It’s simple—when you’re on the slopes, you’ve got to be able to see. Nothing can stand in the way of your run quite like the sun’s glare or cloudy vision. Which makes choosing the right pair of snowboarding goggles really important.
So should you go with rose-hued goggles or a futuristic mirrored lens? What frame is right for you? Use this guide to find out.
Each lens color is designed to filter light in a particular way, and you should choose a color based on the light and weather conditions you’ll likely encounter.
“The right lens color provides crisp vision,” said Katie Vernacinni, a snowboarding merchandiser at DICK’S Sporting Goods. “It provides better depth perception and a better view of the terrain ahead.”
- Overcast Skies: If it’s cloudy, foggy or snowy outside, go for a light lens color. Think yellow, rose, amber, green or blue.
- Sunny Skies: In light conditions, opt for dark lens colors. Try gray, black, brown and dark coppers. Polarized lenses minimize the glare that reflects from snow or ice.
- Nighttime Skies: Use clear lenses.
- Mirrored lenses: Lenses with a mirror coating reflect a greater amount of light than non-mirrored lenses. They offer excellent clarity in bright conditions, but aren’t so great in low-light.
Visible Light Transmission
Goggles always indicate a Visibility Light Transmission percentage, which is the amount of light that can filter through a lens.
- If you’re riding in overcast, snowy conditions, go for a lens that has a higher percentage VLT to allow in adequate levels of light. Think 60% or more.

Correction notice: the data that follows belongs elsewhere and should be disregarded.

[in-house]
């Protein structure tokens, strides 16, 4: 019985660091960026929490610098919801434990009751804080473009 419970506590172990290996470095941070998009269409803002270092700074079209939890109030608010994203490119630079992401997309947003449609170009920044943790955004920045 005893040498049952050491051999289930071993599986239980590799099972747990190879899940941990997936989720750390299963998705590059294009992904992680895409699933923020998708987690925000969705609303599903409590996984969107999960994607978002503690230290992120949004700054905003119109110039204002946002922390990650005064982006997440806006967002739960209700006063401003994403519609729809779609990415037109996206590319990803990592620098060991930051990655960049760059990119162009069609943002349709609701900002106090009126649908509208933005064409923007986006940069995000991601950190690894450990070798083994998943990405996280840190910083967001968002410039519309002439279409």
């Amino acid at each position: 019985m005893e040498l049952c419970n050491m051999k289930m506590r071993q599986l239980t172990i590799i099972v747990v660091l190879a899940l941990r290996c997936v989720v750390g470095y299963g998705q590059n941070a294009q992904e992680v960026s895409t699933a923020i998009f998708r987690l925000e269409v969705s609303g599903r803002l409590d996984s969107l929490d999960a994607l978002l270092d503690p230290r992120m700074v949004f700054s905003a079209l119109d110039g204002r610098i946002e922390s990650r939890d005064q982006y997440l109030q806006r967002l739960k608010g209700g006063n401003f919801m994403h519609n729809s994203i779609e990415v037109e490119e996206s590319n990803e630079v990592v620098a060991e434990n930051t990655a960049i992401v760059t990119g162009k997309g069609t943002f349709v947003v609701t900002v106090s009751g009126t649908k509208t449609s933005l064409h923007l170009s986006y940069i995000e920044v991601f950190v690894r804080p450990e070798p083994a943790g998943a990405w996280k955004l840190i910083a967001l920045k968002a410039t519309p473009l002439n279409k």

- In bright conditions, when the sun is reflecting from the snow’s surface, you’ll need goggles with a lower VLT percentage to minimize glare
- Flat lenses, sometimes called cylindrical lenses, are a great choice for novice snowboarders. They curve horizontally to promote peripheral vision but remain flat vertically.
- Spherical lenses curve both horizontally and vertically. These more advanced lenses minimize visual distortion, glare and fogging while promoting better peripheral vision.
“Flat lenses are more basic and can provide some limits visually,” said Paige Menzel, an outdoor equipment coordinator at DICK’S Sporting Goods. “Spherical lenses give you overall better vision, and helmets tend to fit better with the spherical lenses.”
The Right Fit
When trying on snowboarding goggles, you should bring along the helmet or beanie you typically wear on the slopes. Your goggles should be snug but comfortable (read: No heavy pressure points). Face foam around the lens should feel consistent throughout, and there should be no gaps. To find the right fit, keep in mind these factors:
- Helmet-compatible goggles fit securely without being stretched or bent to fit over your headgear.
- OTG goggles, or over-the-glasses goggles, fit comfortably over prescription glasses. They’re a much cheaper alternative to custom prescription snow goggles.
- Adjustable straps let you customize the fit of your snowboarding optics. Wider straps tend to be easier to adjust on the go.
- Snow goggle frames should have a flexible fit.
More venting = less fog. It also provides natural airflow for better comfort on the slopes—but there’s a trade-off. That extra venting might make your face colder, particularly in extreme conditions. Always check to see if the venting on your goggles is compatible with the venting on your helmet.
In addition to built-in vents, many snowboarding goggles come with an anti-fog coating that prevents moisture build-up on the lens. This feature comes on most mid- to high-end snowboarding goggles. Some goggles come with double-layered lenses that offer an extra barrier against fogging.